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HealthInfo Canterbury

Ruptured Achilles tendon

On the left, a gap shows where an Achilles tendon has ruptured. On the right a normal tendon shows no gapThe Achilles tendon attaches your calf muscle to the back of your heel bone.

When some or all of the tendon's fibres tear we call this a rupture. This often happens after a sudden force on the foot or ankle, such as suddenly breaking into a sprint while playing sport. It makes it difficult or impossible to stand on tiptoes.

If the tendon is completely torn, you may feel a gap just above the back of your heel.

Your doctor will diagnose a ruptured Achilles tendon by listening to your explanation of what happened and examining you. You probably won't need scans or X-rays.

Treating a ruptured Achilles tendon

An orthopaedic surgeon will talk to you about your treatment options. You might have surgery to stitch the tendon back together, or you might not have surgery – this is called conservative treatment. In both cases you will spend some time in a plaster cast and have three months of rehabilitation.

You will probably need to raise your leg for a couple of days after your injury to help the swelling to go down.

Plaster cast

You will get a plaster cast on your leg, either in the Orthopaedics Outpatient Department (OOPD) or straight after surgery. The cast will keep your toes pointing down – this is called the equinus position. While the cast is on, you won't be able to put any weight on this leg.

A nurse will let you know how to care for your cast and use your crutches, and you may see a physiotherapist to check how well you can move. Outpatient staff will let you know when you need to come in for a follow-up appointment.

If you are at all worried about your cast, contact the Orthopaedics Outpatient Department.

If you need any other mobility aids or help at home, the orthopaedics team or your GP can let you know how to get this.


If you will be using a hinged moonboot, you will get a prescription for this when you get your plaster cast. You will need to make an appointment at the Orthotics Centre (see below for details) to get a boot fitted, using your good leg as a guide for size.

Remember to bring your moonboot when you come in to have your plaster cast taken off, so it can be fitted correctly.

You should not walk in the moonboot, but you can take it off for a shower (taking care not to put weight on your injured leg). You will need to wear the moonboot at night.

Splint or orthosis

If you are being treated with a splint you need to go to the Orthotics Centre (see below for details) when your cast is taken off. The centre will make you a custom-fitted splint.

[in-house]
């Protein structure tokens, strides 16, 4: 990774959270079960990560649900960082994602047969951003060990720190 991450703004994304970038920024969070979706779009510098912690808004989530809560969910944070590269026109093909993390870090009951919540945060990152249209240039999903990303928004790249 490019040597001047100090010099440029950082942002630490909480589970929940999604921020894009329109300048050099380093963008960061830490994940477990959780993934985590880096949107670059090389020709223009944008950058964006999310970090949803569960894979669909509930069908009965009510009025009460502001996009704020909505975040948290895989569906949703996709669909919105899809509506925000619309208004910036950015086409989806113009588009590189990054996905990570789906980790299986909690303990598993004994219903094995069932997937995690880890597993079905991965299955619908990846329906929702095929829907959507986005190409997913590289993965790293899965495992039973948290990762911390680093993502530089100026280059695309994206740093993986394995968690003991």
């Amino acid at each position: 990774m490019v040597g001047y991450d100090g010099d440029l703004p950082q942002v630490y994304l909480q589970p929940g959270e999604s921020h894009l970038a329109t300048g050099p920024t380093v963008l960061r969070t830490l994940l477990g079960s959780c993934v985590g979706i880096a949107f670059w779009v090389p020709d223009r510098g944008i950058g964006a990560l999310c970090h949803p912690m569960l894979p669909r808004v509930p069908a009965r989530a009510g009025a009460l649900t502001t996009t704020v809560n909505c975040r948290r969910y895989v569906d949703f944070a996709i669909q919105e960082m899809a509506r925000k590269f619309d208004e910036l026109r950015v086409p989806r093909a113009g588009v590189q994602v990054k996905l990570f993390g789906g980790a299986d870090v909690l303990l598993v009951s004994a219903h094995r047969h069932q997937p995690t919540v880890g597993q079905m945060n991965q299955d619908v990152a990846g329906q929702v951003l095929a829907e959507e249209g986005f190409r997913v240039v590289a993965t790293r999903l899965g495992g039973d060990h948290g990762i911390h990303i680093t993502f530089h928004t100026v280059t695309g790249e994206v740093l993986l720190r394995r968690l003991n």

You will not be able to put weight on your leg while you are in the splint but you will be able to take it off to shower. You will need to wear the splint in bed at night.

Heel raises (orthotics)

No matter how you are treated, you will spend some time with heel raises in your normal shoes. This is to remove tension from the tendon so it doesn't tear again.

You will need to take two pairs of shoes to the Orthotics Centre to have the heel raises fitted. This will take up to five working days.

Choose shoes that are supportive and don't have a high heel. It is usually a good idea to bring in a pair of work shoes and a pair of casual or dress shoes. They should not be new shoes, as your injured leg can swell. Some people choose to have a raise only on the injured side. There is no cost for the heel raises, and you can take them out once you no longer need them, without damaging the shoe.

Remember to bring the shoes with the heel raise to your outpatient appointment.

You will be able to start walking once the heel raises are fitted. At first you will need crutches. Take care when going upstairs to put your whole foot on the step so you don't put extra stress on your tendon.

When you get up at night to go to the toilet, make sure you put your shoe on, or use your crutches. Be careful not to slip when you are in the shower or the bath.

You may need physiotherapy to help you to learn to walk again, as you don't want to stretch your tendon too quickly. It will slowly stretch back to normal as you walk. Your doctor will let you know at your next appointment if you need physiotherapy.

Some swelling is normal, but you will get a Tubigrip bandage to help control this. Make sure you take the bandage off at night.

Orthotic Centre

9 Walker St


phone: (03) 379‑3380

fax: (03) 379‑3383



If you have any concerns during your treatment, please contact the Orthopaedics Outpatient Department.

On the next page: Recovery after a ruptured Achilles tendon

Written by HealthInfo clinical advisers. Endorsed by director of nursing, Orthopaedic Services, Canterbury DHB. Last reviewed July 2019.

See also:

Achilles tendon rupture: first aid

Living with an injury


Page reference: 132052

Review key: HIAAF-225274